Omega-3 DHA and the Developing Brain During Pregnancy

Our brains are literally swimming in fats which enable the brain to transmit electrical signals effectively and DHA is the major polyunsaturated fatty acid present in brain tissue.

First, some terminology:

  • Omega-3 fatty acid: a fatty acid with a double bond between carbons at carbon number three.
  • DHA: docosahexanoic acid (doc-osa-hexa-noic), a long chain omega-3 fatty acid, comprising 22 carbons. Not able to be synthesised in the body, must be taken in the diet. Major polyunsaturated fatty acid in the brain tissue and also vital component of retinal tissue (eyes.)
  • AA: arachidonic acid (arach-i-donic), a long chain omega-6 fatty acid (double bond at carbon number 6), comprising 20 carbons. Dominant fatty acid in the brain tissue.
  • Lipid bilayer: a double layered lipid (fat) molecule structure forming the basis of all cells. Lipid molecules surround the cell contents from the inner wall of the cell and the outer wall of the cell and play a vital role in cellular function.

And now for some facts:

  • The fluidity and rigidity of the lipid bilayer directly contributes to the function of the cell, so the better the building material of the fat molecule, the better the cell membrane.
  • The cell membrane’s job is to be a gatekeeper, regulating what comes in and what goes out and when the membrane is full up with omega-3s then it performs its role optimally.
  • When DHA is not available the brain will select a derivative of arachidonic acid, DPA (docoasapentanoic acid) to sit in its place, but the preference is for DHA ~ the brain is hungry for DHA.
  • The visual cycle also largely depends on DHA for its function, in both animal studies and studies of premature babies or those who have been fed DHA deficient diets (poor quality formula) there exists impaired visual function.
  • Two critical periods for accumulation of DHA into the tissue of the brain and retina are during the third trimester of pregnancy and in the months following birth until the brain and retina are biochemically complete in their development ~ however essential fatty acids  are required for growth and development from conception.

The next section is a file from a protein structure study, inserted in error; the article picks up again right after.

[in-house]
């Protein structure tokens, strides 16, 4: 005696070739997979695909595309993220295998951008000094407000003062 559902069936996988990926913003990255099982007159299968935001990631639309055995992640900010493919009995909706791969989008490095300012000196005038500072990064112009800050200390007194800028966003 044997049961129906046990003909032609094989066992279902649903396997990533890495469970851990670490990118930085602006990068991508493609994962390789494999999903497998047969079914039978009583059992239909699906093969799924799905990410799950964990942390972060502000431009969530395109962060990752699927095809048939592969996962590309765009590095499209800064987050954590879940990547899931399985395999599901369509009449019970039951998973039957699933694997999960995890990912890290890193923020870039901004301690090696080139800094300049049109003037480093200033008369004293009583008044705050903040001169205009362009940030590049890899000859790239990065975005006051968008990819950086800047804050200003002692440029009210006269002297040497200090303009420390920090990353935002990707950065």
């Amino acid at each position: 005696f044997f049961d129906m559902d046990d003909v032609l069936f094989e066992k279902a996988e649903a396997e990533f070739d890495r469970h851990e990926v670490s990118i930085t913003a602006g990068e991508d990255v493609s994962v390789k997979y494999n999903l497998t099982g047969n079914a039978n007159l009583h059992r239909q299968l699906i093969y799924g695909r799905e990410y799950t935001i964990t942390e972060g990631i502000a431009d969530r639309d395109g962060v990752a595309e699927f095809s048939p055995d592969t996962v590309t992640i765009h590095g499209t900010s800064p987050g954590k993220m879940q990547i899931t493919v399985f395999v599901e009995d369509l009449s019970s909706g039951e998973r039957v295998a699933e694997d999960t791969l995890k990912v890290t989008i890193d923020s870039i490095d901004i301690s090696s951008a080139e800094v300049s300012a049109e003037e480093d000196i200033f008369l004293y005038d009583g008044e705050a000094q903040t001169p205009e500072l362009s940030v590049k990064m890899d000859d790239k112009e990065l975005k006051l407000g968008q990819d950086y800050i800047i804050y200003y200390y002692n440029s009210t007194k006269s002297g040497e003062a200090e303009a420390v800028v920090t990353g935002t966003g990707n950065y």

• During fetal growth the placenta and the fetus rely solely on the mother as a source of DHA, some 600g of essential fatty acids (EFAs) are transmitted from mother to fetus ~ even if the maternal concentration of EFAs are low.

Katie180’s professional opinion:

During pregnancy and beyond, a diet with a mindful focus on essential fatty acids and supplementation with high quality EFA supplements is considered prudent, not only for the developing baby but also for the mother. Mother needs her brain supplied with EFAs also!

As well as surrounding the brain tissue, EFAs contribute to maternal health (EVERYone’s health!) via their anti-inflammatory and anti-oxidant properties.

Personally I rely mostly on supplements for my EFAs as I am allergic to seafood, well I was as a child and may have grown out of this allergy but haven’t ever been brave enough to test it out as it was a serious, life-threatening allergy.

I take Phytocare Fresh Catch Cod Liver Oil* x 2 teaspoons per day (this is a double regular dose but I’m doubling up for Bubs.) I take the Cod Liver Oil over the Fish Oil as I can tolerate the oil extracted from the liver as opposed to the flesh. And I also take their Chia Smoothie (chia oil/gel) x 1 teaspoon a day alongside SP, who needs to be supplemented as she as yet does not eat fish and would not take a regular fish oil supplement.

I also include chia seeds in my diet as often as I can and the other fats I eat are real butter, coconut oil, olive oil and only occasionally will I eat vegetable oil and this is when it’s out of my hands (i.e. takeaway.)

I do NOT eat or cook with vegetable oils at home (sunflower, canola, peanut, margarine etc.), these directly compete with omega-3s for absorption and uptake into the blood stream and cell membranes and I cannot afford any higher a ratio of omega-6:omega-3s in my diet as I don’t eat seafood.

Do I notice a difference if I don’t supplement with omega-3s?

Yes! and this is not just because I am a nutritionist, I can genuinely attest to the signs and symptoms if I am tardy with my omega-3 supplements for about a week or so: mostly dry, cracking skin on the palms of my hands and around my mouth. These are the first to show up.

I have written on the subject of omega-3s on more than one occasion, I am passionate about them! Here are the posts:

Top5 ~ Chia Seeds.

Omega-3s ~ more please!

Essential Fatty Acids.

Essential fatty acids are ESSENTIAL and I doubt anybody would NOT benefit from increasing their dietary intake or supplementing with them.

Mood, concentration, sleep, anxiety, tissue trauma, allergies, inflammation, skin, reproductive system, vision, immunity ALL depend on adequate supply of good quality fatty acids in our cells, otherwise when called upon the cells are going to be coming to the front line with poor quality fats and as such, poorer quality biochemical reactions.

~Yours LOVING omega-3s so hardcore. K180, x

Please go and buy some and do give Phytocare a whirl, they’re CHOICE products with integrity, quality, a pretty palatable taste (I mix the cod liver oil w’ a small glass of organic apple juice) and I back them all the way (TOTALLY not sponsored or requested to say any of this BTW.) *Buy Phytocare products from HERE!



Uauy R and Dangour A. Nutrition in Brain Development and Aging: Role of Essential Fatty Acids. Nutr Reviews, (2006);64:S24-33.

Koletzko B, Aggett P.J., Bindels J.G., Bung P., Ferre P. Gil A. et al. Growth, development and differentiation: a functional food science approach. British Journal of Nutrition (1998);80:S5-S45.

Connor W. Importance of n-3 fatty acids in health and disease. Amer Jnl Clin Nutr. (2000);71:S171-5.














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